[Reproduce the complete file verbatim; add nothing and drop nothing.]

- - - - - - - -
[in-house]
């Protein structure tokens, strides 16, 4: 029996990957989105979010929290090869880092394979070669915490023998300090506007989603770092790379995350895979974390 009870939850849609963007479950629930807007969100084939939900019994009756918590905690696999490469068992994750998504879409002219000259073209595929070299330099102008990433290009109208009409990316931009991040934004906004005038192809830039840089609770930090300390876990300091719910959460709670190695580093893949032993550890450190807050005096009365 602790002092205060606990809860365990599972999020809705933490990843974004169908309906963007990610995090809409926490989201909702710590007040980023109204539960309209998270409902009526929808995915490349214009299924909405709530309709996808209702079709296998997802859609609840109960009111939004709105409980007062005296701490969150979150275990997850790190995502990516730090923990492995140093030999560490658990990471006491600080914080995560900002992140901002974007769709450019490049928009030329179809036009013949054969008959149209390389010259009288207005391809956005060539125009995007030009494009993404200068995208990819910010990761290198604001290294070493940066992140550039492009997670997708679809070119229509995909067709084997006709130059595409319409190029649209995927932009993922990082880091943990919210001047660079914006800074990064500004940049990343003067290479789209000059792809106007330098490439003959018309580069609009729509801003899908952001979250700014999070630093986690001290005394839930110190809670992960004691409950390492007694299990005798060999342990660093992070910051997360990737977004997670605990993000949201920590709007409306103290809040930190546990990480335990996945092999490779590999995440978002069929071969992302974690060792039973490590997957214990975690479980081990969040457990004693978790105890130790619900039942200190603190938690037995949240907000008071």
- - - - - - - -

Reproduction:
[in-house]
């Protein structure tokens, strides 16, 4: 029996990957989105979010929290090869880092394979070669915490023998300090506007989603770092790379995350895979974390 009870939850849609963007479950629930807007969100084939939900019994009756918590905690696999490469068992994750998504879409002219000259073209595929070299330099102008990433290009109208009409990316931009991040934004906004005038192809830039840089609770930090300390876990300091719910959460709670190695580093893949032993550890450190807050005096009365 602790002092205060606990809860365990599972999020809705933490990843974004169908309906963007990610995090809409926490989201909702710590007040980023109204539960309209998270409902009526929808995915490349214009299924909405709530309709996808209702079709296998997802859609609840109960009111939004709105409980007062005296701490969150979150275990997850790190995502990516730090923990492995140093030999560490658990990471006491600080914080995560900002992140901002974007769709450019490049928009030329179809036009013949054969008959149209390389010259009288207005391809956005060539125009995007030009494009993404200068995208990819910010990761290198604001290294070493940066992140550039492009997670997708679809070119229509995909067709084997006709130059595409319409190029649209995927932009993922990082880091943990919210001047660079914006800074990064500004940049990343003067290479789209000059792809106007330098490439003959018309580069609009729509801003899908952001979250700014999070630093986690001290005394839930110190809670992960004691409950390492007694299990005798060999342990660093992070910051997360990737977004997670605990993000949201920590709007409306103290809040930190546990990480335990996945092999490779590999995440978002069929071969992302974690060792039973490590997957214990975690479980081990969040457990004693978790105890130790619900039942200190603190938690037995949240907000008071």